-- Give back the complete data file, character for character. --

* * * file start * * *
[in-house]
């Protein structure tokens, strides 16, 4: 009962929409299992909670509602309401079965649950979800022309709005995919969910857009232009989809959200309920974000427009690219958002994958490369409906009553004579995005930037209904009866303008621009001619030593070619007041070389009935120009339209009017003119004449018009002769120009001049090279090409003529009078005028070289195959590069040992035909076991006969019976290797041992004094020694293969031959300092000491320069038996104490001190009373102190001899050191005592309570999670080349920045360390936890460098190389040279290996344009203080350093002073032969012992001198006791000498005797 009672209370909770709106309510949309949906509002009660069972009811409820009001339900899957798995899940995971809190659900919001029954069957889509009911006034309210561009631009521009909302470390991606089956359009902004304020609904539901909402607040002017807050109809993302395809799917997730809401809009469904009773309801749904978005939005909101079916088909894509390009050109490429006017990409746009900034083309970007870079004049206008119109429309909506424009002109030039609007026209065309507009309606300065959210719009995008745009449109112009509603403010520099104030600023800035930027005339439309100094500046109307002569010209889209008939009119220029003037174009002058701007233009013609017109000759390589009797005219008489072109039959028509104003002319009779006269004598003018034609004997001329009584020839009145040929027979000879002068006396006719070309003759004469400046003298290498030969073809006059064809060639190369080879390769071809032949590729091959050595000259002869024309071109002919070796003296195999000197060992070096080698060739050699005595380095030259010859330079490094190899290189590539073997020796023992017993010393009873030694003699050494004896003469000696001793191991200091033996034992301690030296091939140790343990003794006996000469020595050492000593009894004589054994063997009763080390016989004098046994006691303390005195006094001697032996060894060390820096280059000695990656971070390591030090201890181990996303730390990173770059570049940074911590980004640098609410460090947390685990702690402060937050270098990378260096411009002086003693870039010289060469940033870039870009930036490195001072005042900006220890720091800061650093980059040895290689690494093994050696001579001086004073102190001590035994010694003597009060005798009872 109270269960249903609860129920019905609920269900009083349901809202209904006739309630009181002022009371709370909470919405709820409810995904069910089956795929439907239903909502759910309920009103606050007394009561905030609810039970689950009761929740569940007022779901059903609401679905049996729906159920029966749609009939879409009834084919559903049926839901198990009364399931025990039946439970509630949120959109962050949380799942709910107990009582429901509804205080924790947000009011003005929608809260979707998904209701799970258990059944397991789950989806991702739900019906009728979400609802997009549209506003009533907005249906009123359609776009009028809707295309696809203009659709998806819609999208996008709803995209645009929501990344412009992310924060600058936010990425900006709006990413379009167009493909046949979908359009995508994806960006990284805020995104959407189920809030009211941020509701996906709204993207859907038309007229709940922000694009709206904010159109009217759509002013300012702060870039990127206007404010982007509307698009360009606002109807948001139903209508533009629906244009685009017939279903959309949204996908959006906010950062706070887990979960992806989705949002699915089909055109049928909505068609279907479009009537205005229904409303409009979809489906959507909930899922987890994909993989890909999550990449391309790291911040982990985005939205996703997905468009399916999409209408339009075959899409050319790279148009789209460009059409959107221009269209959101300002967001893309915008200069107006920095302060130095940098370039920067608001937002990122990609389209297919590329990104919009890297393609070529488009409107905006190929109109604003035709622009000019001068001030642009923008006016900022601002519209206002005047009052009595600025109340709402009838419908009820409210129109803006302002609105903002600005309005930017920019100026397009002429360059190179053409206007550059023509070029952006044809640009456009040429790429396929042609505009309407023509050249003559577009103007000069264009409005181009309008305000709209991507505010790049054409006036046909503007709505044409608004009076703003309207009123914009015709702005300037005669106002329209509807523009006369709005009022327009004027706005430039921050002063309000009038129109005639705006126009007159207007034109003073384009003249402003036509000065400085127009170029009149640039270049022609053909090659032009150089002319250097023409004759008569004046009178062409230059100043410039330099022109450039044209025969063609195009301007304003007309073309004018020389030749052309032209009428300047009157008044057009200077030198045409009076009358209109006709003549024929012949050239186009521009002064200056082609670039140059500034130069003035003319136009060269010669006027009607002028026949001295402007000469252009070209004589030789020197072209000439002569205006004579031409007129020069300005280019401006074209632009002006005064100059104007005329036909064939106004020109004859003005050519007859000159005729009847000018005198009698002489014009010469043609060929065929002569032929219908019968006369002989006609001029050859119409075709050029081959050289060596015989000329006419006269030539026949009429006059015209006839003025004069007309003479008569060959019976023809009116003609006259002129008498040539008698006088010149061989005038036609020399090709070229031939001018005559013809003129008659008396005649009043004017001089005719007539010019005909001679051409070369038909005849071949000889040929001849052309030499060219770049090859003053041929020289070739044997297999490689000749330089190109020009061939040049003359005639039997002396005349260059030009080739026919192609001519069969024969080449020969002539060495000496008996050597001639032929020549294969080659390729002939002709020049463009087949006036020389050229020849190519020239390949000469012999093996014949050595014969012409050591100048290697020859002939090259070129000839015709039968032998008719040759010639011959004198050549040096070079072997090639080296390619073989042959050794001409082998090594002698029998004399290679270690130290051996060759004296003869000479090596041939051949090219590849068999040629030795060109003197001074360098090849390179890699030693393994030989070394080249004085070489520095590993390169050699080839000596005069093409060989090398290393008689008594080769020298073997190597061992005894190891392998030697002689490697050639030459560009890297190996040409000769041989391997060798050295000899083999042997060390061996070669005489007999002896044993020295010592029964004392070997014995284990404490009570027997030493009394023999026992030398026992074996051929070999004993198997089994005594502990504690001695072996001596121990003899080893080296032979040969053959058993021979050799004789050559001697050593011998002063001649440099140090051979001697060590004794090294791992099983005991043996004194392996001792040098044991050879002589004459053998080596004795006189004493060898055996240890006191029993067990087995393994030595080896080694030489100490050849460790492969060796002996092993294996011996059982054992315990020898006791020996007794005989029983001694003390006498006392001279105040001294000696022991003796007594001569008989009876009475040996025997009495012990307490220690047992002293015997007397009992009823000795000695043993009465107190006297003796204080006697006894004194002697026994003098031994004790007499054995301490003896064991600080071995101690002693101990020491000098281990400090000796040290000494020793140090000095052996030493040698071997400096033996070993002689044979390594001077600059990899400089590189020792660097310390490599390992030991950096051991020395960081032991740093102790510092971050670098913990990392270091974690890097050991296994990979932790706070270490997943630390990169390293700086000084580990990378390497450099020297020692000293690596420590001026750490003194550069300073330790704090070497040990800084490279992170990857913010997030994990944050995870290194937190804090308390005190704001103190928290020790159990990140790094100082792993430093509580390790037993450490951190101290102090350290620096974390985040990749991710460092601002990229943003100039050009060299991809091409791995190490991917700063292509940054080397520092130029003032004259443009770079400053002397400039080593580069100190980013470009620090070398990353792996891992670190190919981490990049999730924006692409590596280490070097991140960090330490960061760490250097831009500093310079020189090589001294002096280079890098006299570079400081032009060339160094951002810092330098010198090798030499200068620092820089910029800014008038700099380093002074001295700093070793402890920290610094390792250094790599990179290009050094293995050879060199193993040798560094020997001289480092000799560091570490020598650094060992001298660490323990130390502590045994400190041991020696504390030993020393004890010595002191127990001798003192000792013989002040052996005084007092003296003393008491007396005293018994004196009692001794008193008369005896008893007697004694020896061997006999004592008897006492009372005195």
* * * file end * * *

[in-house]
């Protein structure tokens, strides 16, 4: 009962929409299992909670509602309401079965649950979800022309709005995919969910857009232009989809959200309920974000427009690219958002994958490369409906009553004579995005930037209904009866303008621009001619030593070619007041070389009935120009339209009017003119004449018009002769120009001049090279090409003529009078005028070289195959590069040992035909076991006969019976290797041992004094020694293969031959300092000491320069038996104490001190009373102190001899050191005592309570999670080349920045360390936890460098190389040279290996344009203080350093002073032969012992001198006791000498005797 009672209370909770709106309510949309949906509002009660069972009811409820009001339900899957798995899940995971809190659900919001029954069957889509009911006034309210561009631009521009909302470390991606089956359009902004304020609904539901909402607040002017807050109809993302395809799917997730809401809009469904009773309801749904978005939005909101079916088909894509390009050109490429006017990409746009900034083309970007870079004049206008119109429309909506424009002109030039609007026209065309507009309606300065959210719009995008745009449109112009509603403010520099104030600023800035930027005339439309100094500046109307002569010209889209008939009119220029003037174009002058701007233009013609017109000759390589009797005219008489072109039959028509104003002319009779006269004598003018034609004997001329009584020839009145040929027979000879002068006396006719070309003759004469400046003298290498030969073809006059064809060639190369080879390769071809032949590729091959050595000259002869024309071109002919070796003296195999000197060992070096080698060739050699005595380095030259010859330079490094190899290189590539073997020796023992017993010393009873030694003699050494004896003469000696001793191991200091033996034992301690030296091939140790343990003794006996000469020595050492000593009894004589054994063997009763080390016989004098046994006691303390005195006094001697032996060894060390820096280059000695990656971070390591030090201890181990996303730390990173770059570049940074911590980004640098609410460090947390685990702690402060937050270098990378260096411009002086003693870039010289060469940033870039870009930036490195001072005042900006220890720091800061650093980059040895290689690494093994050696001579001086004073102190001590035994010694003597009060005798009872 109270269960249903609860129920019905609920269900009083349901809202209904006739309630009181002022009371709370909470919405709820409810995904069910089956795929439907239903909502759910309920009103606050007394009561905030609810039970689950009761929740569940007022779901059903609401679905049996729906159920029966749609009939879409009834084919559903049926839901198990009364399931025990039946439970509630949120959109962050949380799942709910107990009582429901509804205080924790947000009011003005929608809260979707998904209701799970258990059944397991789950989806991702739900019906009728979400609802997009549209506003009533907005249906009123359609776009009028809707295309696809203009659709998806819609999208996008709803995209645009929501990344412009992310924060600058936010990425900006709006990413379009167009493909046949979908359009995508994806960006990284805020995104959407189920809030009211941020509701996906709204993207859907038309007229709940922000694009709206904010159109009217759509002013300012702060870039990127206007404010982007509307698009360009606002109807948001139903209508533009629906244009685009017939279903959309949204996908959006906010950062706070887990979960992806989705949002699915089909055109049928909505068609279907479009009537205005229904409303409009979809489906959507909930899922987890994909993989890909999550990449391309790291911040982990985005939205996703997905468009399916999409209408339009075959899409050319790279148009789209460009059409959107221009269209959101300002967001893309915008200069107006920095302060130095940098370039920067608001937002990122990609389209297919590329990104919009890297393609070529488009409107905006190929109109604003035709622009000019001068001030642009923008006016900022601002519209206002005047009052009595600025109340709402009838419908009820409210129109803006302002609105903002600005309005930017920019100026397009002429360059190179053409206007550059023509070029952006044809640009456009040429790429396929042609505009309407023509050249003559577009103007000069264009409005181009309008305000709209991507505010790049054409006036046909503007709505044409608004009076703003309207009123914009015709702005300037005669106002329209509807523009006369709005009022327009004027706005430039921050002063309000009038129109005639705006126009007159207007034109003073384009003249402003036509000065400085127009170029009149640039270049022609053909090659032009150089002319250097023409004759008569004046009178062409230059100043410039330099022109450039044209025969063609195009301007304003007309073309004018020389030749052309032209009428300047009157008044057009200077030198045409009076009358209109006709003549024929012949050239186009521009002064200056082609670039140059500034130069003035003319136009060269010669006027009607002028026949001295402007000469252009070209004589030789020197072209000439002569205006004579031409007129020069300005280019401006074209632009002006005064100059104007005329036909064939106004020109004859003005050519007859000159005729009847000018005198009698002489014009010469043609060929065929002569032929219908019968006369002989006609001029050859119409075709050029081959050289060596015989000329006419006269030539026949009429006059015209006839003025004069007309003479008569060959019976023809009116003609006259002129008498040539008698006088010149061989005038036609020399090709070229031939001018005559013809003129008659008396005649009043004017001089005719007539010019005909001679051409070369038909005849071949000889040929001849052309030499060219770049090859003053041929020289070739044997297999490689000749330089190109020009061939040049003359005639039997002396005349260059030009080739026919192609001519069969024969080449020969002539060495000496008996050597001639032929020549294969080659390729002939002709020049463009087949006036020389050229020849190519020239390949000469012999093996014949050595014969012409050591100048290697020859002939090259070129000839015709039968032998008719040759010639011959004198050549040096070079072997090639080296390619073989042959050794001409082998090594002698029998004399290679270690130290051996060759004296003869000479090596041939051949090219590849068999040629030795060109003197001074360098090849390179890699030693393994030989070394080249004085070489520095590993390169050699080839000596005069093409060989090398290393008689008594080769020298073997190597061992005894190891392998030697002689490697050639030459560009890297190996040409000769041989391997060798050295000899083999042997060390061996070669005489007999002896044993020295010592029964004392070997014995284990404490009570027997030493009394023999026992030398026992074996051929070999004993198997089994005594502990504690001695072996001596121990003899080893080296032979040969053959058993021979050799004789050559001697050593011998002063001649440099140090051979001697060590004794090294791992099983005991043996004194392996001792040098044991050879002589004459053998080596004795006189004493060898055996240890006191029993067990087995393994030595080896080694030489100490050849460790492969060796002996092993294996011996059982054992315990020898006791020996007794005989029983001694003390006498006392001279105040001294000696022991003796007594001569008989009876009475040996025997009495012990307490220690047992002293015997007397009992009823000795000695043993009465107190006297003796204080006697006894004194002697026994003098031994004790007499054995301490003896064991600080071995101690002693101990020491000098281990400090000796040290000494020793140090000095052996030493040698071997400096033996070993002689044979390594001077600059990899400089590189020792660097310390490599390992030991950096051991020395960081032991740093102790510092971050670098913990990392270091974690890097050991296994990979932790706070270490997943630390990169390293700086000084580990990378390497450099020297020692000293690596420590001026750490003194550069300073330790704090070497040990800084490279992170990857913010997030994990944050995870290194937190804090308390005190704001103190928290020790159990990140790094100082792993430093509580390790037993450490951190101290102090350290620096974390985040990749991710460092601002990229943003100039050009060299991809091409791995190490991917700063292509940054080397520092130029003032004259443009770079400053002397400039080593580069100190980013470009620090070398990353792996891992670190190919981490990049999730924006692409590596280490070097991140960090330490960061760490250097831009500093310079020189090589001294002096280079890098006299570079400081032009060339160094951002810092330098010198090798030499200068620092820089910029800014008038700099380093002074001295700093070793402890920290610094390792250094790599990179290009050094293995050879060199193993040798560094020997001289480092000799560091570490020598650094060992001298660490323990130390502590045994400190041991020696504390030993020393004890010595002191127990001798003192000792013989002040052996005084007092003296003393008491007396005293018994004196009692001794008193008369005896008893007697004694020896061997006999004592008897006492009372005195």